I just realized I have paid a fraudulent invoice, what do I do?
- We advise you to contact your bank and notify them to cancel or recall the payment.
- We advise you to contact the destination bank and notify them to stop or cancel the payment and freeze the fraudulent account.
- We advise you to inform your local law enforcement authorities and raise a complaint at their office or via their website.
- You can report the fraud to our partner Cybera.io who may be able to help recover the funds.
What can I do to protect myself?
Immediately contact Fraud Reporting when you receive emails/invoices that appear suspicious or fraudulent.
- Only communicate sensitive information with IATA through official channels such as our Customer Portal www.iata.org/cs .
- Fraudsters often use threatening or urgent language in order to get you to pay into their account as soon as possible. They may even call your office and pose as an IATA employee. First check with the Fraud Reporting team to see whether the suspicious email/call you received is valid or not.
- Distribute the information about fraud tactics around your office
- You can give our fraud warning to your company’s internal communication to circulate and also let your colleagues know the tactics that are being used by fraudsters. The more people that are made aware of fraudulent attacks, the less susceptible they are to fraudulent attacks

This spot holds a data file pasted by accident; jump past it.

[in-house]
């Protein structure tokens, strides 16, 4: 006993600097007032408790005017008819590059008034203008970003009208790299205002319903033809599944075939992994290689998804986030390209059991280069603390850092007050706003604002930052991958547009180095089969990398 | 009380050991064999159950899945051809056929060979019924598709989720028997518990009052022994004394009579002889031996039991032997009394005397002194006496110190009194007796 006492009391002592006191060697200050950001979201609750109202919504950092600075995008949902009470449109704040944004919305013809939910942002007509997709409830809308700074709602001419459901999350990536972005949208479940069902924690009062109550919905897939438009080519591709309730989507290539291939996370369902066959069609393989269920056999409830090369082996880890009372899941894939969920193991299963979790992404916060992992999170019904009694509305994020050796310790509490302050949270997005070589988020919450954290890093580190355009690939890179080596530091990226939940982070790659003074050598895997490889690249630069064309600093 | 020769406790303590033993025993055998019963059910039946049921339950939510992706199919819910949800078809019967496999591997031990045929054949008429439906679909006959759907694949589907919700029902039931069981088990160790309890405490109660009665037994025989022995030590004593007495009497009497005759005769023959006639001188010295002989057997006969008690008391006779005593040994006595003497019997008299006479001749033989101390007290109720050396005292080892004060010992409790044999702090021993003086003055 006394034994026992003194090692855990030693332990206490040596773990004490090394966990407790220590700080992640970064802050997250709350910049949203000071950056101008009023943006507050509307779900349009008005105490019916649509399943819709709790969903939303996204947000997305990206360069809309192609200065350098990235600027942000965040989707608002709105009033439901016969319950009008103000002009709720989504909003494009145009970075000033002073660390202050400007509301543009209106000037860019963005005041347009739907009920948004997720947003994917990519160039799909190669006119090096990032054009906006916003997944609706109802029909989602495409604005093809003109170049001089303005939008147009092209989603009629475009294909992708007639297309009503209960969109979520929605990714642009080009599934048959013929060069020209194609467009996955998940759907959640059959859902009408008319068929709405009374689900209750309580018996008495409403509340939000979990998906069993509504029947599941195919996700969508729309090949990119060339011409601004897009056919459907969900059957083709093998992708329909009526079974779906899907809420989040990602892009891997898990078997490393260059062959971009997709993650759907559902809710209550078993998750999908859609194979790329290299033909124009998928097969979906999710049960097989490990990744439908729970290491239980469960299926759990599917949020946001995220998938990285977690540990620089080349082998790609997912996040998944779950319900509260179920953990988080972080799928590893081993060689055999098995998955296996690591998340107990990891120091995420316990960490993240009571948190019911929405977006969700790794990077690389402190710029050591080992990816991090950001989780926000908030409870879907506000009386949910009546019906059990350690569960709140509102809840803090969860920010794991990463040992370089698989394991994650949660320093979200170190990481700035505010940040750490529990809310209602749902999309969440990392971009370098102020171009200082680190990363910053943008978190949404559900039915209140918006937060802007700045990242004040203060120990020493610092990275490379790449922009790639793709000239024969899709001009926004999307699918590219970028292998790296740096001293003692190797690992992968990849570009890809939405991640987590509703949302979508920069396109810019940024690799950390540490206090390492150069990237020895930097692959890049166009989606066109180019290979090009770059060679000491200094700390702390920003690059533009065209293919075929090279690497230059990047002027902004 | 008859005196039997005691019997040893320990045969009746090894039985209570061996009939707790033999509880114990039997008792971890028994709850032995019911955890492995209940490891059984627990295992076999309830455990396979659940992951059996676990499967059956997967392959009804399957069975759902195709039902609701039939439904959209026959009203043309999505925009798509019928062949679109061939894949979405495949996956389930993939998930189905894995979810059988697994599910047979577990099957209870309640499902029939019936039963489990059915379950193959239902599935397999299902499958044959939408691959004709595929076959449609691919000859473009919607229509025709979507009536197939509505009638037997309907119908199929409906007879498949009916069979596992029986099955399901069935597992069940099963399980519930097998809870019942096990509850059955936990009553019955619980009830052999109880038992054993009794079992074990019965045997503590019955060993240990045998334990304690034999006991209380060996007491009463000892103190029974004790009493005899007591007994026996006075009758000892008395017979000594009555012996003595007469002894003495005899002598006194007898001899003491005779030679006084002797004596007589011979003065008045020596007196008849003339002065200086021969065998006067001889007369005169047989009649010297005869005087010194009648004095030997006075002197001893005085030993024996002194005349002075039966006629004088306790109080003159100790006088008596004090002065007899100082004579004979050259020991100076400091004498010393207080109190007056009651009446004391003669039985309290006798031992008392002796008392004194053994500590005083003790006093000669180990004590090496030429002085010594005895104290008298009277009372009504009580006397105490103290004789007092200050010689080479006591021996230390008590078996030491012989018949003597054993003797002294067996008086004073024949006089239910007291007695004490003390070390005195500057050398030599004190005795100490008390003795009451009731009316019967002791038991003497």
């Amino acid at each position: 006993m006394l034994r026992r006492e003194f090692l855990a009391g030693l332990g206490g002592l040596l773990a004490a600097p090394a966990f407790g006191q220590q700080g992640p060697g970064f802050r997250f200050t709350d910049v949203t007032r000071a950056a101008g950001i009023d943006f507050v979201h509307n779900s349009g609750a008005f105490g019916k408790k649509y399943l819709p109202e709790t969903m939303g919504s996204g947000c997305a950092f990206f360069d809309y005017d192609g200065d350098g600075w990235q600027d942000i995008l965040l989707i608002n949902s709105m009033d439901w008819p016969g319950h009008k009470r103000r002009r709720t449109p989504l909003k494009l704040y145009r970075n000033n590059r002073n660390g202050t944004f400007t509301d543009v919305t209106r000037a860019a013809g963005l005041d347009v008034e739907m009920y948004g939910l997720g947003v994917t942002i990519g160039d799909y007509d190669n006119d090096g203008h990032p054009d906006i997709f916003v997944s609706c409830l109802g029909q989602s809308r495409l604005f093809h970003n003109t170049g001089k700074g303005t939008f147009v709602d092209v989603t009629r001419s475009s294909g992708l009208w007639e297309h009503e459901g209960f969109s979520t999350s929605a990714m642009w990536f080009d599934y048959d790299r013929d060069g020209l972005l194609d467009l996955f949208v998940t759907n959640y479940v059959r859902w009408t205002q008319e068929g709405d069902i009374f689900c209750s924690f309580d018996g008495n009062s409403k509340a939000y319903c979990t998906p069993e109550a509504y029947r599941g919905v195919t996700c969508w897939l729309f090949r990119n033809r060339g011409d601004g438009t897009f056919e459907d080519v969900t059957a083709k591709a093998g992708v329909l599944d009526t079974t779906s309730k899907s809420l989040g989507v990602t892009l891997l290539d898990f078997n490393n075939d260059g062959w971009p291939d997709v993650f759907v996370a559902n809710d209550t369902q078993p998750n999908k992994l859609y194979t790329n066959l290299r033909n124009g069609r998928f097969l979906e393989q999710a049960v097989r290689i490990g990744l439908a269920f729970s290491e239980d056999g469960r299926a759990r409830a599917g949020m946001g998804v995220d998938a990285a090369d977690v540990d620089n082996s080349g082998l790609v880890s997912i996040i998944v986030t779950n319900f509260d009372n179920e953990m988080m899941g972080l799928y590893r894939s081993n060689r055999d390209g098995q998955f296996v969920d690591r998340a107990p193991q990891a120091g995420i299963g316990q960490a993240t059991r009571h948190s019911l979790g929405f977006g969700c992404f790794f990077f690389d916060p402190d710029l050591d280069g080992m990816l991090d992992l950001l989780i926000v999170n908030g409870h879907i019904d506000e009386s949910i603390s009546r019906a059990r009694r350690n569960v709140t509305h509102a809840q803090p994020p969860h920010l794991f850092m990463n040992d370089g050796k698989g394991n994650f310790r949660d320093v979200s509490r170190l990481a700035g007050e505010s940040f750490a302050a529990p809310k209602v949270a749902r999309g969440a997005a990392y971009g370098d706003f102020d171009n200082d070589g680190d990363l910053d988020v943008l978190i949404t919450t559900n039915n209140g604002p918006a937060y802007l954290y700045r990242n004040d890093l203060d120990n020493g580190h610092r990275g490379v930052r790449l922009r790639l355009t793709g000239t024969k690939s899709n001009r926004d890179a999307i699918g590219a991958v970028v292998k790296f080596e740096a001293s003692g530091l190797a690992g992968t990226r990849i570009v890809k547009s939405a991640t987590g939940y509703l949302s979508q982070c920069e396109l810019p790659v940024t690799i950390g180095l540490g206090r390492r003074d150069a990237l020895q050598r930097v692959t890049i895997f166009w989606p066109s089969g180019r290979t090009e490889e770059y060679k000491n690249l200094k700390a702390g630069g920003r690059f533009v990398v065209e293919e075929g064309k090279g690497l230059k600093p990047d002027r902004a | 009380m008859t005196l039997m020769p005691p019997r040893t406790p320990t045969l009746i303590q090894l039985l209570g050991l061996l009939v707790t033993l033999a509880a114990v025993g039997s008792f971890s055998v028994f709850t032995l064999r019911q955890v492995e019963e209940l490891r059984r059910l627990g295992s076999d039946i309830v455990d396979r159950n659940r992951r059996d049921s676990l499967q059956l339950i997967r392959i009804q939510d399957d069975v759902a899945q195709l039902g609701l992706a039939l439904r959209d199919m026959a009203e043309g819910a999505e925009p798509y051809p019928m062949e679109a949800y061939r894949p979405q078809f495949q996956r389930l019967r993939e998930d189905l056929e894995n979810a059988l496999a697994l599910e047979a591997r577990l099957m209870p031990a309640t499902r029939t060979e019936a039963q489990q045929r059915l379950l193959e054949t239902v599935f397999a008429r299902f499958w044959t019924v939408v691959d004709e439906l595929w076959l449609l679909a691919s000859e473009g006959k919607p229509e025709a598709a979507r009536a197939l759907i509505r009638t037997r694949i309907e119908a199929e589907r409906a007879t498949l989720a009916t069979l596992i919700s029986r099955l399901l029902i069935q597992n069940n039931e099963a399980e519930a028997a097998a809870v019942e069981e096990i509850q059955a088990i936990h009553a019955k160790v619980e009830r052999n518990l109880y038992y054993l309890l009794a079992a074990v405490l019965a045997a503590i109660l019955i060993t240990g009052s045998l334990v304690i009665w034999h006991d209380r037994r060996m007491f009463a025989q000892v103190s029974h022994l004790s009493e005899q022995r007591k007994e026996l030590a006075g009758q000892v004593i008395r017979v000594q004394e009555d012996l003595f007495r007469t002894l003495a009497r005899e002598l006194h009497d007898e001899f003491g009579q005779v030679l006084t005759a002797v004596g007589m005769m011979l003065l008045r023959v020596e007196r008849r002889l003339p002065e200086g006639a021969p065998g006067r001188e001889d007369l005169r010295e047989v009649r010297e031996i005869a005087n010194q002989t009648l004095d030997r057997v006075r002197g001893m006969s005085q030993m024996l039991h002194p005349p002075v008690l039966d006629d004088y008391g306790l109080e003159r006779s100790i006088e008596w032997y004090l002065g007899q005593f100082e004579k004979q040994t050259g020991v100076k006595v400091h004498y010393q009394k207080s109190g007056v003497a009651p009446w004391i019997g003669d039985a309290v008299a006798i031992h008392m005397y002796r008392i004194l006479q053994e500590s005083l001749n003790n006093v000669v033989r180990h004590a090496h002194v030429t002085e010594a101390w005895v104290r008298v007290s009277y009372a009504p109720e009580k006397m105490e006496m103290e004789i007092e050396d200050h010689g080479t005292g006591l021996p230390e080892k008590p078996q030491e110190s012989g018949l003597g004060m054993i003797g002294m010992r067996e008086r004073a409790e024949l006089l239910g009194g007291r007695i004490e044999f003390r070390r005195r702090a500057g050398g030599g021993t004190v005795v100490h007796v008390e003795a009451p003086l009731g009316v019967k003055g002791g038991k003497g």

- Pass information regarding fraud prevention to new employees
- New employees can easily fall victim to fraudulent attacks because most are unaware of how to identify and deal with them. If you are leaving your current position in your organization, we advise that you pass any information you have to the new employee if possible. If circumstances do not permit, please advise your HR department to inform your replacement about the fraudulent emails and invoices
I received a suspicious email, but it is from an IATA employee, what do I do?
Fraudsters have been known to use the names of real IATA employees in order to make their fraudulent email appear legitimate. Please forward all suspicious emails to email@example.com
What security measures does IATA have in place to prevent fraud and what do we recommend others implement?
Domain spoofing is the trick of forging an email header so that the message seems to originate from someone or somewhere different from the actual source.
DMARC, which stands for Domain-based Message Authentication, Reporting, and Conformance is an email protocol, designed to protect a company's email domain from being used for email spoofing and phishing scams.
IATA has implemented both email authentication components of DMAC: "Sender Policy Framework" (SPF) and "Domain Key Identified Mail" (DKIM).
This allows, email receivers to check if incoming messages have valid SPF and DKIM records and if these align with the sending domain. After these checks a message can be considered as DMARC compliant or DMARC failed.In case of DMARC failure, IATA had defined that the email delivery should be rejected.
For further information about DMARC, please visit https://dmarc.org/.